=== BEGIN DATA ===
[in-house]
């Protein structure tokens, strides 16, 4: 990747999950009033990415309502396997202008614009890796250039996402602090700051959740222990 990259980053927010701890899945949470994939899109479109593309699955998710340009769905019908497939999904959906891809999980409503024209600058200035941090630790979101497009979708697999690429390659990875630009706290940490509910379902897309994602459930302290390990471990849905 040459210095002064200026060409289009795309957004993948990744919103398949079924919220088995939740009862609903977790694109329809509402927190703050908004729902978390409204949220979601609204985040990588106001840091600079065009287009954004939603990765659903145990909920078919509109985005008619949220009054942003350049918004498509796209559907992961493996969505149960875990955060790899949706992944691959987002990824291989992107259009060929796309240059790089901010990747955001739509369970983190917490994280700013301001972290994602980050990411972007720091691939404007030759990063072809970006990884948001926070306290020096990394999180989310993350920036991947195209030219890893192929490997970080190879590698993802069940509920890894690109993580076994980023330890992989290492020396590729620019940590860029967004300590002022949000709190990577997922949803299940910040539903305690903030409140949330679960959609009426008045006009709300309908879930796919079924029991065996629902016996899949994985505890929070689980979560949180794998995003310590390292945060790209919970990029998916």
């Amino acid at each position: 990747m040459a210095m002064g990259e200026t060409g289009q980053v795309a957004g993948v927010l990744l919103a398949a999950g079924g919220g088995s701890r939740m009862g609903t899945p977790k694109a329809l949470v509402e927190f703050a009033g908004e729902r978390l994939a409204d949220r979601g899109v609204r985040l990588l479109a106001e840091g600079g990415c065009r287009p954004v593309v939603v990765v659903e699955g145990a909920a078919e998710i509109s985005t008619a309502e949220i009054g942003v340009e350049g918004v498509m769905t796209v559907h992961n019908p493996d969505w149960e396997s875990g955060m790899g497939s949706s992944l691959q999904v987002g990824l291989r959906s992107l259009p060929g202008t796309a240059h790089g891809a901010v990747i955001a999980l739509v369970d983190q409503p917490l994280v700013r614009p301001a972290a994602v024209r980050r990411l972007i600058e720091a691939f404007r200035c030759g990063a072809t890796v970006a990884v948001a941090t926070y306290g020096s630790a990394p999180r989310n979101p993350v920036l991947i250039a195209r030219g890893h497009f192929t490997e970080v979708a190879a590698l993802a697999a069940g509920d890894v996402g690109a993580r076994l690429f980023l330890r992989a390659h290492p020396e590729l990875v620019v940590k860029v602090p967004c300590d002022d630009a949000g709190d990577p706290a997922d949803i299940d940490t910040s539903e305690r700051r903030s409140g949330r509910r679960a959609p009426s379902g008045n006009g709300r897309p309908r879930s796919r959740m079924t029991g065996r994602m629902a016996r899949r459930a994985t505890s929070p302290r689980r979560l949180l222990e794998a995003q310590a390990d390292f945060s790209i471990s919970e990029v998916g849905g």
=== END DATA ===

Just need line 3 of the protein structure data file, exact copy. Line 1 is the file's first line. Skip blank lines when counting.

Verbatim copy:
């Amino acid at each position: 990747m040459a210095m002064g990259e200026t060409g289009q980053v795309a957004g993948v927010l990744l919103a398949a999950g079924g919220g088995s701890r939740m009862g609903t899945p977790k694109a329809l949470v509402e927190f703050a009033g908004e729902r978390l994939a409204d949220r979601g899109v609204r985040l990588l479109a106001e840091g600079g990415c065009r287009p954004v593309v939603v990765v659903e699955g145990a909920a078919e998710i509109s985005t008619a309502e949220i009054g942003v340009e350049g918004v498509m769905t796209v559907h992961n019908p493996d969505w149960e396997s875990g955060m790899g497939s949706s992944l691959q999904v987002g990824l291989r959906s992107l259009p060929g202008t796309a240059h790089g891809a901010v990747i955001a999980l739509v369970d983190q409503p917490l994280v700013r614009p301001a972290a994602v024209r980050r990411l972007i600058e720091a691939f404007r200035c030759g990063a072809t890796v970006a990884v948001a941090t926070y306290g020096s630790a990394p999180r989310n979101p993350v920036l991947i250039a195209r030219g890893h497009f192929t490997e970080v979708a190879a590698l993802a697999a069940g509920d890894v996402g690109a993580r076994l690429f980023l330890r992989a390659h290492p020396e590729l990875v620019v940590k860029v602090p967004c300590d002022d630009a949000g709190d990577p706290a997922d949803i299940d940490t910040s539903e305690r700051r903030s409140g949330r509910r679960a959609p009426s379902g008045n006009g709300r897309p309908r879930s796919r959740m079924t029991g065996r994602m629902a016996r899949r459930a994985t505890s929070p302290r689980r979560l949180l222990e794998a995003q310590a390990d390292f945060s790209i471990s919970e990029v998916g849905g």